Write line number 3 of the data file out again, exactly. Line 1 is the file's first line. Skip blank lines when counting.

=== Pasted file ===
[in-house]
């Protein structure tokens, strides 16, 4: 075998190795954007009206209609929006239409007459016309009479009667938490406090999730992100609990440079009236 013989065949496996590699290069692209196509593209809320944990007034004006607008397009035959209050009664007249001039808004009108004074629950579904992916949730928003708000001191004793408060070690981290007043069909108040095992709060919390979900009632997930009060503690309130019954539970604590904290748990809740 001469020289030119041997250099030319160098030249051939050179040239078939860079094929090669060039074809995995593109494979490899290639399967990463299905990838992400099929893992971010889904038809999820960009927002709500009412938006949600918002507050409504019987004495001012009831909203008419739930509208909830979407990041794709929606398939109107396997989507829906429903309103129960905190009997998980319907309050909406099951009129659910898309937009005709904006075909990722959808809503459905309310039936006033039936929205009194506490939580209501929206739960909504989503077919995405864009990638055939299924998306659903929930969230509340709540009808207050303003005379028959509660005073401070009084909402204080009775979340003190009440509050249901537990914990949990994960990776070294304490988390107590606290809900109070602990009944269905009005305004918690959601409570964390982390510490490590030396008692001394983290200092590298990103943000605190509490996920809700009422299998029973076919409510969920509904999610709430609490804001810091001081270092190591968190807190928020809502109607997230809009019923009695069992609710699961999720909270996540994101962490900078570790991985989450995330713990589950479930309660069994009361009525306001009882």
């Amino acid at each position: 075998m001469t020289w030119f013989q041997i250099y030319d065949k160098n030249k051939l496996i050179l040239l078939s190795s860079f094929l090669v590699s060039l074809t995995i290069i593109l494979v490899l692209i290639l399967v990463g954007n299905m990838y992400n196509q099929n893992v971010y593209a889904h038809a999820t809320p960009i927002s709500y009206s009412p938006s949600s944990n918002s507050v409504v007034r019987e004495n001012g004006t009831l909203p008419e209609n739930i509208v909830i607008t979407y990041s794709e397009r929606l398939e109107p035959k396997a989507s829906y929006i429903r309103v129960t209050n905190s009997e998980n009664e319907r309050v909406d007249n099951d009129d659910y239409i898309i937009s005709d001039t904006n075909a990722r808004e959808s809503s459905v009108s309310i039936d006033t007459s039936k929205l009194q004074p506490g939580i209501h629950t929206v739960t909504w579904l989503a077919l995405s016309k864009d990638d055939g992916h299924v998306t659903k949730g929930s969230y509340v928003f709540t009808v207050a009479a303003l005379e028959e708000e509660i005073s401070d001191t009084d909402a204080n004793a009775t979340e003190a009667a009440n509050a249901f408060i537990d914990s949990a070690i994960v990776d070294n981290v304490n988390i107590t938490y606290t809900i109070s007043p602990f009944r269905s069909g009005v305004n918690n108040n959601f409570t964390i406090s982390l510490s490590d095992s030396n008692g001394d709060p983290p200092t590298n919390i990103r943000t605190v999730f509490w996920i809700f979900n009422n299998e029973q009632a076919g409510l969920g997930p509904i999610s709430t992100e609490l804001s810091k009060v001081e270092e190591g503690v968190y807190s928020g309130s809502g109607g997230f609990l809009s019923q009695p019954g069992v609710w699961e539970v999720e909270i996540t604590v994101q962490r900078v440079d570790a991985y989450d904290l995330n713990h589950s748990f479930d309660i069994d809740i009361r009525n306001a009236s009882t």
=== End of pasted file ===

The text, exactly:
């Amino acid at each position: 075998m001469t020289w030119f013989q041997i250099y030319d065949k160098n030249k051939l496996i050179l040239l078939s190795s860079f094929l090669v590699s060039l074809t995995i290069i593109l494979v490899l692209i290639l399967v990463g954007n299905m990838y992400n196509q099929n893992v971010y593209a889904h038809a999820t809320p960009i927002s709500y009206s009412p938006s949600s944990n918002s507050v409504v007034r019987e004495n001012g004006t009831l909203p008419e209609n739930i509208v909830i607008t979407y990041s794709e397009r929606l398939e109107p035959k396997a989507s829906y929006i429903r309103v129960t209050n905190s009997e998980n009664e319907r309050v909406d007249n099951d009129d659910y239409i898309i937009s005709d001039t904006n075909a990722r808004e959808s809503s459905v009108s309310i039936d006033t007459s039936k929205l009194q004074p506490g939580i209501h629950t929206v739960t909504w579904l989503a077919l995405s016309k864009d990638d055939g992916h299924v998306t659903k949730g929930s969230y509340v928003f709540t009808v207050a009479a303003l005379e028959e708000e509660i005073s401070d001191t009084d909402a204080n004793a009775t979340e003190a009667a009440n509050a249901f408060i537990d914990s949990a070690i994960v990776d070294n981290v304490n988390i107590t938490y606290t809900i109070s007043p602990f009944r269905s069909g009005v305004n918690n108040n959601f409570t964390i406090s982390l510490s490590d095992s030396n008692g001394d709060p983290p200092t590298n919390i990103r943000t605190v999730f509490w996920i809700f979900n009422n299998e029973q009632a076919g409510l969920g997930p509904i999610s709430t992100e609490l804001s810091k009060v001081e270092e190591g503690v968190y807190s928020g309130s809502g109607g997230f609990l809009s019923q009695p019954g069992v609710w699961e539970v999720e909270i996540t604590v994101q962490r900078v440079d570790a991985y989450d904290l995330n713990h589950s748990f479930d309660i069994d809740i009361r009525n306001a009236s009882t």